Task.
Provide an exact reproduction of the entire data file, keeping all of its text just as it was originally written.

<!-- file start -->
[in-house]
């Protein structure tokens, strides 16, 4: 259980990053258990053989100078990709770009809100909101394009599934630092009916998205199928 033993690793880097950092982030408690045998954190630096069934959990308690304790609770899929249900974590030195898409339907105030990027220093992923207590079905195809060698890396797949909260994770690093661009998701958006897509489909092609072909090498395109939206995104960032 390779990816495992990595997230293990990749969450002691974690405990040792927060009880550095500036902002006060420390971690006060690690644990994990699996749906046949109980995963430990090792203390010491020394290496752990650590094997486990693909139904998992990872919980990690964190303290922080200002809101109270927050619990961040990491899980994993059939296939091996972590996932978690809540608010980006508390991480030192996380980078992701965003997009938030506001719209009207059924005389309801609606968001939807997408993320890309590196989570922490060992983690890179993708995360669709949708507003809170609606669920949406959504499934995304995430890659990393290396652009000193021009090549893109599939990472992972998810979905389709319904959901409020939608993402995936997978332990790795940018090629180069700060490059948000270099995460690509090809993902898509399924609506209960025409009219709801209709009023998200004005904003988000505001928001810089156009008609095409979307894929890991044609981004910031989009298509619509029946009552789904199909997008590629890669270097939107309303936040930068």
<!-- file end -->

[in-house]
């Protein structure tokens, strides 16, 4: 259980990053258990053989100078990709770009809100909101394009599934630092009916998205199928 033993690793880097950092982030408690045998954190630096069934959990308690304790609770899929249900974590030195898409339907105030990027220093992923207590079905195809060698890396797949909260994770690093661009998701958006897509489909092609072909090498395109939206995104960032 390779990816495992990595997230293990990749969450002691974690405990040792927060009880550095500036902002006060420390971690006060690690644990994990699996749906046949109980995963430990090792203390010491020394290496752990650590094997486990693909139904998992990872919980990690964190303290922080200002809101109270927050619990961040990491899980994993059939296939091996972590996932978690809540608010980006508390991480030192996380980078992701965003997009938030506001719209009207059924005389309801609606968001939807997408993320890309590196989570922490060992983690890179993708995360669709949708507003809170609606669920949406959504499934995304995430890659990393290396652009000193021009090549893109599939990472992972998810979905389709319904959901409020939608993402995936997978332990790795940018090629180069700060490059948000270099995460690509090809993902898509399924609506209960025409009219709801209709009023998200004005904003988000505001928001810089156009008609095409979307894929890991044609981004910031989009298509619509029946009552789904199909997008590629890669270097939107309303936040930068």